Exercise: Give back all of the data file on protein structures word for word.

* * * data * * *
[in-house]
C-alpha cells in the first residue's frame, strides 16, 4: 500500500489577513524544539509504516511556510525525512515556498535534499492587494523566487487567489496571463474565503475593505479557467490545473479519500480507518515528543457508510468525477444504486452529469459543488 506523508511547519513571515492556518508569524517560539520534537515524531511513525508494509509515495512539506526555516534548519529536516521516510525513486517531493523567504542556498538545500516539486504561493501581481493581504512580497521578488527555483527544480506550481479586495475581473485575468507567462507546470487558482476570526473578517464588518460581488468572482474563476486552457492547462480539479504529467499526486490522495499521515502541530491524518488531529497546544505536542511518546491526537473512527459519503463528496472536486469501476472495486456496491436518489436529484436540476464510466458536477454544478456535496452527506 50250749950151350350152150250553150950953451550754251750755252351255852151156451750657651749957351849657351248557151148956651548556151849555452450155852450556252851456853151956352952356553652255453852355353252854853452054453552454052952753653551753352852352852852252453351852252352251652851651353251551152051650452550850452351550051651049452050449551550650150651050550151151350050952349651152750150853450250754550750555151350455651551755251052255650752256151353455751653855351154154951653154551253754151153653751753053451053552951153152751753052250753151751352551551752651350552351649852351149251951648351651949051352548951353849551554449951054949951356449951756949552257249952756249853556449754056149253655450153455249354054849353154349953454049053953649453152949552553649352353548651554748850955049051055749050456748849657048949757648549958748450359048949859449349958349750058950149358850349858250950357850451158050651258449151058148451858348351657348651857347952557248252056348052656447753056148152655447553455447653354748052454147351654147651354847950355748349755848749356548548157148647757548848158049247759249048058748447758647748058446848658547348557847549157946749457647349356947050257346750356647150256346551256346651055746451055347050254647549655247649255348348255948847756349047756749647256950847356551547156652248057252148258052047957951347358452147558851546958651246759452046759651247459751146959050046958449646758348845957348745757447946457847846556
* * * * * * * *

[in-house]
C-alpha cells in the first residue's frame, strides 16, 4: 500500500489577513524544539509504516511556510525525512515556498535534499492587494523566487487567489496571463474565503475593505479557467490545473479519500480507518515528543457508510468525477444504486452529469459543488 506523508511547519513571515492556518508569524517560539520534537515524531511513525508494509509515495512539506526555516534548519529536516521516510525513486517531493523567504542556498538545500516539486504561493501581481493581504512580497521578488527555483527544480506550481479586495475581473485575468507567462507546470487558482476570526473578517464588518460581488468572482474563476486552457492547462480539479504529467499526486490522495499521515502541530491524518488531529497546544505536542511518546491526537473512527459519503463528496472536486469501476472495486456496491436518489436529484436540476464510466458536477454544478456535496452527506 50250749950151350350152150250553150950953451550754251750755252351255852151156451750657651749957351849657351248557151148956651548556151849555452450155852450556252851456853151956352952356553652255453852355353252854853452054453552454052952753653551753352852352852852252453351852252352251652851651353251551152051650452550850452351550051651049452050449551550650150651050550151151350050952349651152750150853450250754550750555151350455651551755251052255650752256151353455751653855351154154951653154551253754151153653751753053451053552951153152751753052250753151751352551551752651350552351649852351149251951648351651949051352548951353849551554449951054949951356449951756949552257249952756249853556449754056149253655450153455249354054849353154349953454049053953649453152949552553649352353548651554748850955049051055749050456748849657048949757648549958748450359048949859449349958349750058950149358850349858250950357850451158050651258449151058148451858348351657348651857347952557248252056348052656447753056148152655447553455447653354748052454147351654147651354847950355748349755848749356548548157148647757548848158049247759249048058748447758647748058446848658547348557847549157946749457647349356947050257346750356647150256346551256346651055746451055347050254647549655247649255348348255948847756349047756749647256950847356551547156652248057252148258052047957951347358452147558851546958651246759452046759651247459751146959050046958449646758348845957348745757447946457847846556